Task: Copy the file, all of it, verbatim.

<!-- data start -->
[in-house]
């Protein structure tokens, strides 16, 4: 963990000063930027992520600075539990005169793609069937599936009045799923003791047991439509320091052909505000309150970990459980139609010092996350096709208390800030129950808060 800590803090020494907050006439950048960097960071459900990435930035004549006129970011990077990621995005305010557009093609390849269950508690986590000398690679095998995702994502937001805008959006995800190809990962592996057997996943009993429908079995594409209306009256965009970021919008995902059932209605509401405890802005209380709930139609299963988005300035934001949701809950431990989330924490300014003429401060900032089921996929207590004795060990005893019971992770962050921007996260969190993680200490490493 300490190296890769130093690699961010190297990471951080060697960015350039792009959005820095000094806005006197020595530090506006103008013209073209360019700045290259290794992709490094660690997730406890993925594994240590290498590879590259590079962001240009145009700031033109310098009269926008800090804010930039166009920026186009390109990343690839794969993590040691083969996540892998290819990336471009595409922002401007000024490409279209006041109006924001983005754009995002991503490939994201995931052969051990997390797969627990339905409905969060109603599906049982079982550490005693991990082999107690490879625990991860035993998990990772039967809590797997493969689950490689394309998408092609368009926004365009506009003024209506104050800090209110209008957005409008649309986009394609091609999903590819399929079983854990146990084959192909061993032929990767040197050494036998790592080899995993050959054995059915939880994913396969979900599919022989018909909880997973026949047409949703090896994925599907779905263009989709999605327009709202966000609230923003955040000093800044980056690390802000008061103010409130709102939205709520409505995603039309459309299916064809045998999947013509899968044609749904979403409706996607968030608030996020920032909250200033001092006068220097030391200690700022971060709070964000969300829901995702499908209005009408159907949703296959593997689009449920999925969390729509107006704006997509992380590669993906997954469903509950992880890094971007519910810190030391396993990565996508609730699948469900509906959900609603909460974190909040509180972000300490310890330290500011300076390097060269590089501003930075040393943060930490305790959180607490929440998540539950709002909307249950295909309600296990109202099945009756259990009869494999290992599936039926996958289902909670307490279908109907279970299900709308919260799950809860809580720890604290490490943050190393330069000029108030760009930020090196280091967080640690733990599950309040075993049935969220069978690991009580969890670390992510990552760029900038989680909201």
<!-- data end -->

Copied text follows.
[in-house]
């Protein structure tokens, strides 16, 4: 963990000063930027992520600075539990005169793609069937599936009045799923003791047991439509320091052909505000309150970990459980139609010092996350096709208390800030129950808060 800590803090020494907050006439950048960097960071459900990435930035004549006129970011990077990621995005305010557009093609390849269950508690986590000398690679095998995702994502937001805008959006995800190809990962592996057997996943009993429908079995594409209306009256965009970021919008995902059932209605509401405890802005209380709930139609299963988005300035934001949701809950431990989330924490300014003429401060900032089921996929207590004795060990005893019971992770962050921007996260969190993680200490490493 300490190296890769130093690699961010190297990471951080060697960015350039792009959005820095000094806005006197020595530090506006103008013209073209360019700045290259290794992709490094660690997730406890993925594994240590290498590879590259590079962001240009145009700031033109310098009269926008800090804010930039166009920026186009390109990343690839794969993590040691083969996540892998290819990336471009595409922002401007000024490409279209006041109006924001983005754009995002991503490939994201995931052969051990997390797969627990339905409905969060109603599906049982079982550490005693991990082999107690490879625990991860035993998990990772039967809590797997493969689950490689394309998408092609368009926004365009506009003024209506104050800090209110209008957005409008649309986009394609091609999903590819399929079983854990146990084959192909061993032929990767040197050494036998790592080899995993050959054995059915939880994913396969979900599919022989018909909880997973026949047409949703090896994925599907779905263009989709999605327009709202966000609230923003955040000093800044980056690390802000008061103010409130709102939205709520409505995603039309459309299916064809045998999947013509899968044609749904979403409706996607968030608030996020920032909250200033001092006068220097030391200690700022971060709070964000969300829901995702499908209005009408159907949703296959593997689009449920999925969390729509107006704006997509992380590669993906997954469903509950992880890094971007519910810190030391396993990565996508609730699948469900509906959900609603909460974190909040509180972000300490310890330290500011300076390097060269590089501003930075040393943060930490305790959180607490929440998540539950709002909307249950295909309600296990109202099945009756259990009869494999290992599936039926996958289902909670307490279908109907279970299900709308919260799950809860809580720890604290490490943050190393330069000029108030760009930020090196280091967080640690733990599950309040075993049935969220069978690991009580969890670390992510990552760029900038989680909201």